- Website link: Fort Union
- Cost: free
- Hours vary seasonally
- Short film in the visitor center about the history of the fort
- Self-guided or ranger-led tours of the grounds
- When to go: anytime
Fort Union National Monument is:
150 miles from Albuquerque, New Mexico, and since Albuquerque has a major airport, we will start our adventure from there. Let’s go!
*Recommended hotels in Albuquerque: Hampton Inn and Holiday Inn Express.
Campgrounds and RV parks are also available in Albuquerque.
⇒From Albuquerque take I-25 north toward Santa Fe. At Santa Fe continue on I-25/US 84 east toward Glorietta and Pecos, New Mexico.
Bonus stop: Pecos National Historical Park. We love this park so much that we have recommended it on our site before. Take the self-guided tour to see the remains of a pueblo that was built around 800 AD. Plan to spend a couple of hours here. The visitor center is very interesting and definitely worth a visit. Here’s a link: Pecos National Historic Park.
⇒Continue northeast on I-25/US 84 toward Las Vegas, New Mexico, then continue north to the town of Waltrous. Follow the signs from Waltrous to Fort Union. Drive time between Albuquerque and Fort Union: 2.25 hours.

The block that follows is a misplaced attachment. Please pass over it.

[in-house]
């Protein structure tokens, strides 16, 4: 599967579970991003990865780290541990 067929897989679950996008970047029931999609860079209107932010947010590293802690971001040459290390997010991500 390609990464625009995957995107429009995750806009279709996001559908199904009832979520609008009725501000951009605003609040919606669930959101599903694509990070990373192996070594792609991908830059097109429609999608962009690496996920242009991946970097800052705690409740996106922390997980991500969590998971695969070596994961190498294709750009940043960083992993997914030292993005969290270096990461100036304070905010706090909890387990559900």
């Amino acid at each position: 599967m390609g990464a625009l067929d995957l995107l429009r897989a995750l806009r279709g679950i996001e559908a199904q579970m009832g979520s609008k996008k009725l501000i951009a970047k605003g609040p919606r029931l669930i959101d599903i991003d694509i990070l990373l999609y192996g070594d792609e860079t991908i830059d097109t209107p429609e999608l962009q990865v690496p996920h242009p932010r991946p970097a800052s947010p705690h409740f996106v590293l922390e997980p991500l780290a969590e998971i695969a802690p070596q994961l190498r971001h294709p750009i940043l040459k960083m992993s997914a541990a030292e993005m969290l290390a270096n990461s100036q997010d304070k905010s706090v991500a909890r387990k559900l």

Hotels, restaurants, and RV/tent camping available 30 minutes away in Las Vegas, New Mexico
Destination: Fort Union National Monument
Fort Union was an important outpost on the Santa Fe Trail. The fort was originally established in 1851 to be a supply depot and living quarters for soldiers serving to protect travelers and traders on the trail. With the beginning of the Civil War in 1861, better living conditions were needed, and the fort’s original wooden buildings were refurbished or rebuilt with adobe and brick. Larger supply warehouses were added at that time, and Fort Union began providing supplies to all the forts in the region.
Fort Union’s hospital was once the largest and finest medical facility between Kansas and California, serving soldiers and civilians alike. Even after the Civil War, the post continued to operate with soldiers in place to protect the Santa Fe Trail. The hospital continued to operate during this time, too. However, with the advent of the railroad, the Santa Fe Trail became less traveled, and the fort was abandoned in 1891. Some wheel ruts on the trail can still be seen at Fort Union.
Below are additional shots of the buildings.
This concludes our Fort Union National Monument post. Thank you for joining us on our journey. We hope you will return every week as we post more great road trips. Please leave us note below and tell us about your journeys. We would love to hear from you. Until the next trip…
Travel safe, travel smart, and we will see you down the road.
Mike and Kellye
As always, we strive to be as accurate with our information as possible. If we made a mistake, it was unintentional. (Hey, we’re only human!) We aren’t paid for our recommendations, and we only recommend our own tried and true vendors and venues. Our suggestions are for places that we’ve heard good things about but haven’t visited personally, and our opinions are our own.